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Athletes must adhere to these rules at the Olympic Games

Next summer’s Olympics in the Japanese capital Tokyo will be the toughest ever. The threat of the corona virus ensures that the organization imposes extremely strict rules. Anyone who does not adhere to this risks being excluded.

33 pages thick is the official schedule of the Olympic Games that the Belgian Olympic and Interfederal Committee (BOIC) received earlier this week. The document closes with a warning to all participants. “Participation is at your own risk, and athletes who violate the rules multiple times or seriously risk exclusion,” notes De Morgen.

No quarantine, but health check

Athletes participating in the Olympic Games will not – as previously announced – have to be quarantined upon arrival in Japan. They do have to perform a daily health check two weeks before departure. They have to share that information, such as their temperature, via an application with the Japanese health authorities, the organization of the Olympic Games and a corona liaison officer.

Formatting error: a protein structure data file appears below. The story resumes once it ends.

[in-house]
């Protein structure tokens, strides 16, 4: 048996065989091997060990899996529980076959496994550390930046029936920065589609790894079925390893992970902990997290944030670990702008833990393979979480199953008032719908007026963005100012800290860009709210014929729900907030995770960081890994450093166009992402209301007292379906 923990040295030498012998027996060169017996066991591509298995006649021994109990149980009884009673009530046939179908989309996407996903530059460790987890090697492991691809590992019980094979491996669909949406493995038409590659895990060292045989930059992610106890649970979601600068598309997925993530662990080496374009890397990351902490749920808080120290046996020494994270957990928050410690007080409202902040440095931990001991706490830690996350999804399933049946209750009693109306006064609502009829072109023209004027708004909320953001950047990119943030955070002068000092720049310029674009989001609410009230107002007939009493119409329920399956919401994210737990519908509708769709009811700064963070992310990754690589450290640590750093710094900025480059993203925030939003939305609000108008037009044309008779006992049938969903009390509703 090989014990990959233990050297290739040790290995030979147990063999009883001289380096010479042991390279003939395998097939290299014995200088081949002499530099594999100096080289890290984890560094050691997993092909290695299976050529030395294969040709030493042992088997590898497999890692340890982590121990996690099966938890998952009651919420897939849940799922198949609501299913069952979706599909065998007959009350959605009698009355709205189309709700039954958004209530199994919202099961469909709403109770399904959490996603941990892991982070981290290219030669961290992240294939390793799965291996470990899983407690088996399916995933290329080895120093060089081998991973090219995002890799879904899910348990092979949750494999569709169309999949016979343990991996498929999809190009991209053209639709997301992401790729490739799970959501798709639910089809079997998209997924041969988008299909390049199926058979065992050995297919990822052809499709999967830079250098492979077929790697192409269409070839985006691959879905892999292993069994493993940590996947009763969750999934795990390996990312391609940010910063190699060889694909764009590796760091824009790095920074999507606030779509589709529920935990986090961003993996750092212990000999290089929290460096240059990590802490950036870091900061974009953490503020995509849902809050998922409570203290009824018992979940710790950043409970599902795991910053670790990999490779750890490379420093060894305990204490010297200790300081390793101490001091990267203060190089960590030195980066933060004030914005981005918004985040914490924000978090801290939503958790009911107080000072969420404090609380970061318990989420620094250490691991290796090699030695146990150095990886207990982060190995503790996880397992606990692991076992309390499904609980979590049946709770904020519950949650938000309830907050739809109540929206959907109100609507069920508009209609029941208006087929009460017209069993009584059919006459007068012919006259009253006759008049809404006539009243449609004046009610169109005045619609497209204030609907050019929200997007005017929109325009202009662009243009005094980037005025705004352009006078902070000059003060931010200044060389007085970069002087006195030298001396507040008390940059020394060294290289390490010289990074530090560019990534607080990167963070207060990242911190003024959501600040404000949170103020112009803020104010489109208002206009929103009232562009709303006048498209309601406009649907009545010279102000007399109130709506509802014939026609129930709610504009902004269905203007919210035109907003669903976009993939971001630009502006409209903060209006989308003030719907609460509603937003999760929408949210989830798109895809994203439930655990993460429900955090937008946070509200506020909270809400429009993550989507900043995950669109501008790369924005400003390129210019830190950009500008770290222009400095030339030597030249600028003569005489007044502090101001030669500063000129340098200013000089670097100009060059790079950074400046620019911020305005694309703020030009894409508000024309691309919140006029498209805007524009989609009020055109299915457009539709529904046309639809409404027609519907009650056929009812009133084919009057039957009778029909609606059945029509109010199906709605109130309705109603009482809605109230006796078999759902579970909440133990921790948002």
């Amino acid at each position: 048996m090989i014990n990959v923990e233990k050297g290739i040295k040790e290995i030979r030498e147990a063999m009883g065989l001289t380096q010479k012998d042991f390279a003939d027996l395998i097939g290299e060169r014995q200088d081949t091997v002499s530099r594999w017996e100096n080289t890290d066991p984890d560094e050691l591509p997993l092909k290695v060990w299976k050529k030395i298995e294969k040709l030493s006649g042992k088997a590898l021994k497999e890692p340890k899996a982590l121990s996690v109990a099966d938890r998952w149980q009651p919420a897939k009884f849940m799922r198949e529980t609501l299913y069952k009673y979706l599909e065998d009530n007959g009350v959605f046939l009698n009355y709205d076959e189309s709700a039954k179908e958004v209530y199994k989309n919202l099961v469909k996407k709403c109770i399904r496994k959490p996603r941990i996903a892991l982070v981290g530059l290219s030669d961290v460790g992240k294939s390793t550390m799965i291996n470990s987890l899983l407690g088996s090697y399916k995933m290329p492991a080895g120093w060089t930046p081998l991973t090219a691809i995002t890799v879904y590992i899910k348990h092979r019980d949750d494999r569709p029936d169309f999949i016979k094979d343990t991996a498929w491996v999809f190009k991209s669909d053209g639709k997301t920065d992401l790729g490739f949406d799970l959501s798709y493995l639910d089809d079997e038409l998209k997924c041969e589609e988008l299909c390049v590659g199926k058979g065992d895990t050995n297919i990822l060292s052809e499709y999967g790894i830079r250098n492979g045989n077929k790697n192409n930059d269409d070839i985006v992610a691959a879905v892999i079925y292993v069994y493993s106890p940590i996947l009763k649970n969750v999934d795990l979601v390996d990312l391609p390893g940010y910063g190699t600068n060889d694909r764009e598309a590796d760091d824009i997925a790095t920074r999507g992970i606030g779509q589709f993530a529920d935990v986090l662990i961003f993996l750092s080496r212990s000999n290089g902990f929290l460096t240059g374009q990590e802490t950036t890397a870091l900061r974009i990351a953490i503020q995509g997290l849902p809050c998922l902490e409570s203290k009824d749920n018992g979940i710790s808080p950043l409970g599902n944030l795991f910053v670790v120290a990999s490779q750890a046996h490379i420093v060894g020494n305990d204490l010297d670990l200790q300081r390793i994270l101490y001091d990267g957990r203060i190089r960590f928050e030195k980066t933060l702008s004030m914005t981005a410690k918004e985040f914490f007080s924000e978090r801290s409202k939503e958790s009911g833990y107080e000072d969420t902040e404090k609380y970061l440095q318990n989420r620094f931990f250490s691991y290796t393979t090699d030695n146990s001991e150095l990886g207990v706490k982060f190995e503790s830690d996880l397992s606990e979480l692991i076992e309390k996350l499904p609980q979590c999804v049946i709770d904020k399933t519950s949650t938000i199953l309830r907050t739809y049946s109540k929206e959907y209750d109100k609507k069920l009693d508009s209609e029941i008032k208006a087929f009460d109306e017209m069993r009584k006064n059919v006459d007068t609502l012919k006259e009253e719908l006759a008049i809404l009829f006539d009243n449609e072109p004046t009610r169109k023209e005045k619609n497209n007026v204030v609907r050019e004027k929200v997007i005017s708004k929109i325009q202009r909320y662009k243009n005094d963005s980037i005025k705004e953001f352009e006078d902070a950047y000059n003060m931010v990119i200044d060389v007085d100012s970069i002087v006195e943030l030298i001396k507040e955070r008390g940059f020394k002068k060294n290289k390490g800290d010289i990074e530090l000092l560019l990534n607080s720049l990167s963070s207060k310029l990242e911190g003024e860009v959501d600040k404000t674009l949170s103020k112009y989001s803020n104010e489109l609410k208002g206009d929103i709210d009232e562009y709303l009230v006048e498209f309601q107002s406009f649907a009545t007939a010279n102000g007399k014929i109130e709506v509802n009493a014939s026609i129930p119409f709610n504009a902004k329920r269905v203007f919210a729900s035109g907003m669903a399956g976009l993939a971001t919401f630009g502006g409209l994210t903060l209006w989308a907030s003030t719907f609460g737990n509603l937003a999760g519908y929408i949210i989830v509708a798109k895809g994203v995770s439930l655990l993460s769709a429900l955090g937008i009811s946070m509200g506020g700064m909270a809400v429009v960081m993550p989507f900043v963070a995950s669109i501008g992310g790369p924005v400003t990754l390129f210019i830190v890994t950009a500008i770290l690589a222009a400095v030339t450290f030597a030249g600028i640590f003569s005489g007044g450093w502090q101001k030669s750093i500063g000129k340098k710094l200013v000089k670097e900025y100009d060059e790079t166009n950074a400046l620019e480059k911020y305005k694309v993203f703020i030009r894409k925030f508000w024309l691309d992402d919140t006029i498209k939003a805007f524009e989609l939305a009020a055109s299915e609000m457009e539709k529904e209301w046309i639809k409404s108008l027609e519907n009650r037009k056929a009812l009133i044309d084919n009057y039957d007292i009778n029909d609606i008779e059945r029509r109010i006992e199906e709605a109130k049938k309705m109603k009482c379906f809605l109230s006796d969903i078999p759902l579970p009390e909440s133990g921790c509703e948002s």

In the two weeks before departure, athletes should also avoid contact with other people as much as possible. For the Belgian cyclists who are still in the Tour de France just before their departure to Tokyo, this may be a problem.

Limited stay in Olympic Village

In Tokyo itself, the athletes have to share all information about their movements and workouts. Tourist visits are prohibited and explicit permission is required to use public transport.

Athletes are also allowed to enter the Olympic village five days before the start of their competition. They have to leave again two days afterwards. They will also be tested there regularly.

The reason the organization wants to limit the number of athletes in the Olympic Village is quite logical. Everyone has to keep two meters away from others there at all times. Traditional condoms would nevertheless still be present. However, physical contact is prohibited. The cardboard beds do not seem to be fully tested after all.

Just applauding

During the competitions themselves, athletes who want to encourage their fellow countrymen must also pay attention to how they do this. Cheering, shouting, whistling or singing is prohibited. Only applause is allowed.

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